It was translated into English by the Hürriyet Daily News & Economic Review's staff.
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Sevgi’s engagement night

9 Mayıs 2009
People are in possession of guns, licensed or not licensed. And that is another factor contributing to violence, claiming the lives of dozens. We, as a society, are becoming armed. Automatic weapons are causing the east to resort to violence, allowing quick and sudden deaths. As a society we like violence. It is part of our daily lives. We are trying to solve our problems by violence. But we cannot solve them because violence gives birth to new problems. We see repercussions at all levels, in any kind of relationship. Violence is everywhere from one-on-one relationships to families or against women, children and animals; or in sports activities and traffic. Not only individuals but the state also resorts to violence. Torture and ill-treatment cannot be prevented in Turkey.

The Ergenekon detentions taking place before dawn, the release of detainees only after days of interrogations or keeping them inside for years, or intervention in private lives, searches turning private properties and offices into battle fields. If all this is not violence, then what is it?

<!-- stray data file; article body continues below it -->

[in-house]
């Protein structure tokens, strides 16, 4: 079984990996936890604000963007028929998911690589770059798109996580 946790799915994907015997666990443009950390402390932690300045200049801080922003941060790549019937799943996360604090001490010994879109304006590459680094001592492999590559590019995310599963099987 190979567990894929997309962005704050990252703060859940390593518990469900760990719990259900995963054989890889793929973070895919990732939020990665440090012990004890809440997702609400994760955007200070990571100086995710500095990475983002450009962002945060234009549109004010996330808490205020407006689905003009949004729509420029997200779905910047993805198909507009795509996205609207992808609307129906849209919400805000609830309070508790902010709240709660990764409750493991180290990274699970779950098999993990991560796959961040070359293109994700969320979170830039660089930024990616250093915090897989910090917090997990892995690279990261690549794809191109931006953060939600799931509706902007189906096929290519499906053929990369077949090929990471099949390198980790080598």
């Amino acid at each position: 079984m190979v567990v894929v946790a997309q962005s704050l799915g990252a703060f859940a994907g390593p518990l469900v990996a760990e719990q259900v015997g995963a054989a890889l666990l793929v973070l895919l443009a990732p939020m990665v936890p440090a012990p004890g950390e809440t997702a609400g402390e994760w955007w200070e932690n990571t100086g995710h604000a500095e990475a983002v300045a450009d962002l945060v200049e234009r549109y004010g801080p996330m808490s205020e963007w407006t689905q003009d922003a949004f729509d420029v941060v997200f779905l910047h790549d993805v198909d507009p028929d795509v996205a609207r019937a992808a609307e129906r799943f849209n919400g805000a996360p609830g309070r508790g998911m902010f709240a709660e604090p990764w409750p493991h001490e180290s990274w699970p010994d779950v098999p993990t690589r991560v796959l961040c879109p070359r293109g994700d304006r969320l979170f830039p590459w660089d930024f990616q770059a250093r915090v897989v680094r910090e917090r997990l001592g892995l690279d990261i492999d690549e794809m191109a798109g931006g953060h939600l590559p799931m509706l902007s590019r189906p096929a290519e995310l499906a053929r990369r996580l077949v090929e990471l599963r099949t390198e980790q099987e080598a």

Two sides of violence

We have seen the utmost example of violence in Mardin’s Bilge Village at a house preparing for the engagement ceremony of a young couple. We saw violence in the cold-blooded murder of 44 people. The incident urges us to ponder about two sides of violence: how could man commit such violent murder? And why is there such a serious culture of violence in society?

Violence in Turkey begins in the family. In a report by the Amnesty International on violence in Turkey, a woman from the southeastern city of Diyarbakır says: "We usually live in fear. We are afraid of our fathers, brothers and husbands because we are exposed to violence. We don’t want to be exchanged, get married with someone who we have never seen.

We don’t want to be presented like a gift box or remain uneducated, or be forced into marriage at very early ages and we don’t want to live in fear all the time."

In addition to that, not having education, urban sprawl, poverty, living in hardship and in shanty houses; and not keeping with modernization are encouraging violence.

Is this about rage and despair?

People are in possession of guns, licensed or not licensed. And that is another factor contributing to violence. We, as a society, are becoming armed. Automatic weapons are causing the east to resort to violence, allowing quick and sudden deaths. You don’t have to face your victims or have contact with them. You can just pull the trigger of a Kalashnikov.